Whether Stabbed Nanny

Ridgetop

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I think you misunderstand the meaning of the word "cull". It means to remove her from your herd and breeding stock, not necessarily kill her. I suggest you retest her for both diseases with Washington State University. I also suggest you look up in detail what Caprine Arthritc Encephalitis and Caseous Lymphadema are. Read up on the advanced symptoms of the diseases as well as the minor symptoms.

There is a reason why breeders are strict about not wanting these diseases in their herds. If this doe continues to test positive for either disease, and you want to keep this doe, you may need to buy a buck since few breeders will knowingly breed to a doe that has either of these diseases. Most will not want the animal on their property. This is why many breeders close their herds and will not breed to strangers' animals.
 

rodriguezpoultry

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Yes, I've made the person I'll be breeding her too later on aware of the test results. She is one of the ones that has had a false positive result as well for both diseases. She sent the kid off for necropsy to confirm and the animal had no signs of either illness.

As far as the term "cull" for me, it would be kill. I will not send her to someone else knowing that she has tested positive and I do not have a separate area that she can stay. So, I will not cull her from my herd unless she starts showing some of the other symptoms.

She's going on 5 to 6 years (according to previous owner) old and has not shown symptoms of either illness with the exception of this isolated incident with the wound.

Which, I saw the wether try to do gouge her again today. He is slated for Camp Kenmore sometime next week. The other wether is not showing any aggression at all towards her and runs from the other wether as well. It will be nice to have peace in the yard.
 

Ridgetop

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It sounds like you have it all under control. Next kidding, keep a doe kid for company with her mom. If the doe is 6 years old, you will want to replace her soon and raising her replacement will be fun for your children and you. Please disbud. Would your breeder disbud the kids for you? We used to do it for the 4-h kids in my project. It really is safer without horns, especially with children. Sometimes a goat will toss its head in a hooking motion and can take out a child's or stab them eye. That hooking motion is not necessarily them trying to gore on purpose, it is rather a sort of backward toss over the shoulder hook with their horns sort of telling anyone alongside that they are in the lead and in charge. But that action can accidently hurt a child. I got hooked in the leg by a pet dwarf goat and it was not fun. The wether hooked back with his head as I walked alongside to feed and got me in the thigh. OUCH! Luckily I was wearing heavy jeans, so just tore them and not too much damage to me, but a child? Please disbud.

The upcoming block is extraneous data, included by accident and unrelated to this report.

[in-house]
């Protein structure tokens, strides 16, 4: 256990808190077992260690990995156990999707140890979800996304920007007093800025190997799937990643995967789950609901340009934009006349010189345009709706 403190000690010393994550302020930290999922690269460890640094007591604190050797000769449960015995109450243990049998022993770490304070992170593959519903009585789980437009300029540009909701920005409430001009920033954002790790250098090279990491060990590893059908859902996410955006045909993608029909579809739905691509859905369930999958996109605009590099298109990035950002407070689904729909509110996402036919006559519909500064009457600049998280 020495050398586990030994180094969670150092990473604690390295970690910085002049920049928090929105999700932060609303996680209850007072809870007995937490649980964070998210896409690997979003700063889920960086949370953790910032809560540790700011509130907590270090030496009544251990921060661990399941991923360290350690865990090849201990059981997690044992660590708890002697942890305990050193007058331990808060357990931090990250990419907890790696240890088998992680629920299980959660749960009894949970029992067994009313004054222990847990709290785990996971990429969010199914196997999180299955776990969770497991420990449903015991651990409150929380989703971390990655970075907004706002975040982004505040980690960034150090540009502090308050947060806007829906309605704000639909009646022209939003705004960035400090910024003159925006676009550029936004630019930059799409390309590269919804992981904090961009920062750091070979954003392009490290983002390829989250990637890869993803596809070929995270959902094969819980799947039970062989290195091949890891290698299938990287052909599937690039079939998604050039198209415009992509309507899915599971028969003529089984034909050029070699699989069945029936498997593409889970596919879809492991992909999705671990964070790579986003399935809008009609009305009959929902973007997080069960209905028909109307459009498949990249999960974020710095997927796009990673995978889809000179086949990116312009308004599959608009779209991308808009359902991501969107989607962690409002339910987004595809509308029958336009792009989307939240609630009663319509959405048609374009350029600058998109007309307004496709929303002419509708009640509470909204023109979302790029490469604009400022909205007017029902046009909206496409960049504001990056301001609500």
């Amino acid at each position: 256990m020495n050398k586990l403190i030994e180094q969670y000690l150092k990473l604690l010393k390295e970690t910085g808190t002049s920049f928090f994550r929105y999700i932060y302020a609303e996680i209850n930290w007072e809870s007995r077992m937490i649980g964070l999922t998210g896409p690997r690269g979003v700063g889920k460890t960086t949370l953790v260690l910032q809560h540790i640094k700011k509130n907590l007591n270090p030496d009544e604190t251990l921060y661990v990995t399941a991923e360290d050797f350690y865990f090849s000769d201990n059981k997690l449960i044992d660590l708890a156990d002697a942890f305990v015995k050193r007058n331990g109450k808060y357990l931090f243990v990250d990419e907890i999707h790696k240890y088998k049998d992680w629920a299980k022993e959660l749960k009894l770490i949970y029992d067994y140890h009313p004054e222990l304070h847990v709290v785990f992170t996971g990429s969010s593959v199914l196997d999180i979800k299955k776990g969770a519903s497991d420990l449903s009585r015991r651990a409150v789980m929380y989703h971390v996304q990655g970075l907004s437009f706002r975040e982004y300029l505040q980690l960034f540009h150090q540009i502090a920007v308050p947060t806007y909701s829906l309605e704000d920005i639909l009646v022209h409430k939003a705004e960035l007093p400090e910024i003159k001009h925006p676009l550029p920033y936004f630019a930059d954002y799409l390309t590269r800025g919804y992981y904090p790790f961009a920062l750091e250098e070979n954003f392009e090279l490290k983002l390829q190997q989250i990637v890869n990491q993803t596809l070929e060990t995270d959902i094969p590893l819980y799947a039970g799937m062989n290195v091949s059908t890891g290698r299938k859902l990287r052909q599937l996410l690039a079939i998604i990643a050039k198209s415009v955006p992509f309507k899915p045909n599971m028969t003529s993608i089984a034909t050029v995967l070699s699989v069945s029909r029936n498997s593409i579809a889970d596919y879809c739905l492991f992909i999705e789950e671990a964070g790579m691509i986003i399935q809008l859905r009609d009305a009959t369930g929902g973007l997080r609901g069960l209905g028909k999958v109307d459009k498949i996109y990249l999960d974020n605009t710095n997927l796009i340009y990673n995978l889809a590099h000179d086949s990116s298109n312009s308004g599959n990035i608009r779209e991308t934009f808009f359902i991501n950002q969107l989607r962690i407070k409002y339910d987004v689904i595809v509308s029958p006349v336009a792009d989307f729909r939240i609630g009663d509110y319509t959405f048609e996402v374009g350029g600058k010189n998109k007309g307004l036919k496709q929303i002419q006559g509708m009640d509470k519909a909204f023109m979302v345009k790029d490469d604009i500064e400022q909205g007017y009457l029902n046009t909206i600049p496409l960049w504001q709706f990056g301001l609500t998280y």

rodriguezpoultry

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Oh yeah, disbudding is an absolute necessity. These 2 wethers were always destined for the freezer so didn't think it was that big of a deal. Then I got attached to one. The other has always been a jerk so he'll be going. The other will have preventatives in place.

Even if the breeder won't disbud for me, I will find someone who can and does a good job of it. No more horns.
 

Ridgetop

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Good - so relieved to hear it. Some people don't like removing horns, but I think the danger outweighs the few minutes of discomfort. Just cuddle the babies and give them a bottle afterwards and they are immediately over it.:hugs
 

rodriguezpoultry

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Also just found out that even wethers will mount a doe in heat. Guess that means she's in heat... great.

I don't even need her bred. She's still giving me over a half gallon of milk with 1x per day milking. Am I good to keep skipping having her bred?
 

Latestarter

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If you're using the milk, by all means you can keep milking her as long as you wish and she provides. Some does are naturals and will continue to produce milk as long as you keep milking. You don't have to breed her if you don't want to.
 
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